The Public and its Space: Ken Johnson on BHQF and Oscar Tuazon
POSTED ON: August 27, 2012
In a nation increasingly polarized by attitudes toward public spending, are privately-funded organizations better poised to showcase politically motivated art than public museums? It’s a question Ken Johnson recently asks in the New York Times, writing on the Bruce High Quality Foundation’s exhibition at New York’s prestigious Lever House. The BHQF is a collective of primarily Cooper Union alumni that has distinguished itself over past few years on the international exhibition circuit with challenging and playful installations, performances and videos, often robed in political critique and satire.
At Lever House—a private art collection and exhibition space owned by Manhattan real estate tycoon and art collector Aby Rosen—the Bruces have installed The New Colossus, a bronze-cast likeness of the kind of oversize, inflatable rat that union members sometimes install when striking at a work site. Other works in the exhibition reference the kind of manual work that still happens in the margins of Manhattan’s high-powered, post-industrial work sites: the waxing of marble floors, the maintenance of office lighting, the upkeep of amenities like water coolers and computing equipment. Johnson writes:
I wonder what the denizens of this zone of corporate business and super-expensive domiciles think about the Bruces’ agitprop? It is hard to imagine many of them being aroused to revolutionary fervor. Still, the incongruity itself is refreshing. In this respect it is worth noting that the Lever House art program is privately sponsored, with the former Whitney Museum of American Art curator Richard Marshall organizing its exhibitions. It is rare to find such baldly partisan expression as the Bruces’ in outdoor art sponsored by public institutions. Offense is so easily taken, especially if taxpayer money is involved.
Meanwhile in Brooklyn, artist and Cooper alumni Oscar Tuazon (A’99) takes a different approach to addressing public consciousness with his exhibition in Brooklyn Bridge Park. On view through April 26, 2013, Tuazon’s People presents three large outdoor sculptures comprised of dead trees and concrete structures that transform public space by inviting use and contemplation. In New York’s ever changing public and private spaces, Tuazon installs simple architectural structures to suggest different relations to material space and architecture. Johnson writes:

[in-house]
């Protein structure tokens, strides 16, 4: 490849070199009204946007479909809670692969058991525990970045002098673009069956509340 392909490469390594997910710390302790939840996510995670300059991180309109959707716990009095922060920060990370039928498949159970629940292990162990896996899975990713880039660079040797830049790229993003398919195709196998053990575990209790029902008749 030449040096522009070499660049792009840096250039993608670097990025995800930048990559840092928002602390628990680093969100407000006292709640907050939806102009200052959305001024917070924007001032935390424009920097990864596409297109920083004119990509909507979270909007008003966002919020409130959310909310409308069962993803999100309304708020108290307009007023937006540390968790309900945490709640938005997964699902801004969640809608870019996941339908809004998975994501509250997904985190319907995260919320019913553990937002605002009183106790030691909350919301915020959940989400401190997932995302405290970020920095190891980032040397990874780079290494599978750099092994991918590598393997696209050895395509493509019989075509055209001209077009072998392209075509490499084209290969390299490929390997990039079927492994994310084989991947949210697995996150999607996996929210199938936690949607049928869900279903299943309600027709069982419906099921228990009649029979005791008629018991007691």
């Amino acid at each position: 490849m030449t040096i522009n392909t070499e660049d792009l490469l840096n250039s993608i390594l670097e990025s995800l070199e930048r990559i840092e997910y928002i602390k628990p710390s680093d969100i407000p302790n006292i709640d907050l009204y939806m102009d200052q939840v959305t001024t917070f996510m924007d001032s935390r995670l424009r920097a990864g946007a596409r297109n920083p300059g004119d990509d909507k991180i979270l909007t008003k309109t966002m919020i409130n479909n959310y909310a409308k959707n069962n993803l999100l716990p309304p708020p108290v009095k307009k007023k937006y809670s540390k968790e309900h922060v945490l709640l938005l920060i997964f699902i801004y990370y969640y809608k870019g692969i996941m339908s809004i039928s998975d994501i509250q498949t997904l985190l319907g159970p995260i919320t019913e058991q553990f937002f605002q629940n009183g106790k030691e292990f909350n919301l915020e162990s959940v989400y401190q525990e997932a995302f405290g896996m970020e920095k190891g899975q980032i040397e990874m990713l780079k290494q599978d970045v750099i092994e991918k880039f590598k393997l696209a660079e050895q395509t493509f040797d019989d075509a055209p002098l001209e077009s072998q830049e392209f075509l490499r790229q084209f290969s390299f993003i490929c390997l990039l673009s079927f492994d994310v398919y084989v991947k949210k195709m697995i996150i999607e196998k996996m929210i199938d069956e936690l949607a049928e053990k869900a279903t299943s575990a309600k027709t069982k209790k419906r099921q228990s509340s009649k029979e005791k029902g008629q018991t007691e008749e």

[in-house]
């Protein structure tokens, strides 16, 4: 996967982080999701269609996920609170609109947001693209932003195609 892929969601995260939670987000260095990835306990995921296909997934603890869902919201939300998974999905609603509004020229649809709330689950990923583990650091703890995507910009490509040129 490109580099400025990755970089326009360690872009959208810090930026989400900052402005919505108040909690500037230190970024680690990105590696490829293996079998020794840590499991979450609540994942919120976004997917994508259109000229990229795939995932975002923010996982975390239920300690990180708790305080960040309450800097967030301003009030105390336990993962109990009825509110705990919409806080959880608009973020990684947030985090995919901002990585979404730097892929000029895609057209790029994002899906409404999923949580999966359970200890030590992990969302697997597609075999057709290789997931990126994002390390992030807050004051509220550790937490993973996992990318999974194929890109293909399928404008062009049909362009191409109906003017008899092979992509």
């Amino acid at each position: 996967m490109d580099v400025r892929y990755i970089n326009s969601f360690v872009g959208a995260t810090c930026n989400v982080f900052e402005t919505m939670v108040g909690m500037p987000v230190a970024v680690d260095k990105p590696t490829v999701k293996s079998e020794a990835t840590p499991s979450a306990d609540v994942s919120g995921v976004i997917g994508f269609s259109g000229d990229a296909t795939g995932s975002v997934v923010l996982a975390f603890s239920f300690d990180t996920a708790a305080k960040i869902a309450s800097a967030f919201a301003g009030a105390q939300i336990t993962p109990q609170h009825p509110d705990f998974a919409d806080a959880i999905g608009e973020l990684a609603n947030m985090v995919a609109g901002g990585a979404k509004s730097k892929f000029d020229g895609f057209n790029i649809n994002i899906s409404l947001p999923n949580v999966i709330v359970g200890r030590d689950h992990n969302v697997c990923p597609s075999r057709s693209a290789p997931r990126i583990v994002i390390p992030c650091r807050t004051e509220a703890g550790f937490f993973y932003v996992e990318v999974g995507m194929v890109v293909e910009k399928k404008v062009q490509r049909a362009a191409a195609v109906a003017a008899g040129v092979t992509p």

“People,” the most complex of three pieces there, consists of a poured concrete handball wall with a tall dead tree attached to one vertical edge and an old basketball hoop and backboard attached to a truncated branch. Placed near a chain-link fence setting parkland off from an adjacent construction site, it looks less like art than like an ad hoc construction waiting to be broken down and carted away by a demolition crew.
Miming the often camouflaged urban texture of construction, Tuazon’s work foregrounds structures that often recede into the periphery of the city dweller’s vision. In the process, unknowing park visitors become viewers and active users of his sculpture, which invites athletic use while emphasizing the demarcations between parkland and construction, the city’s material reality and the ways it manifests.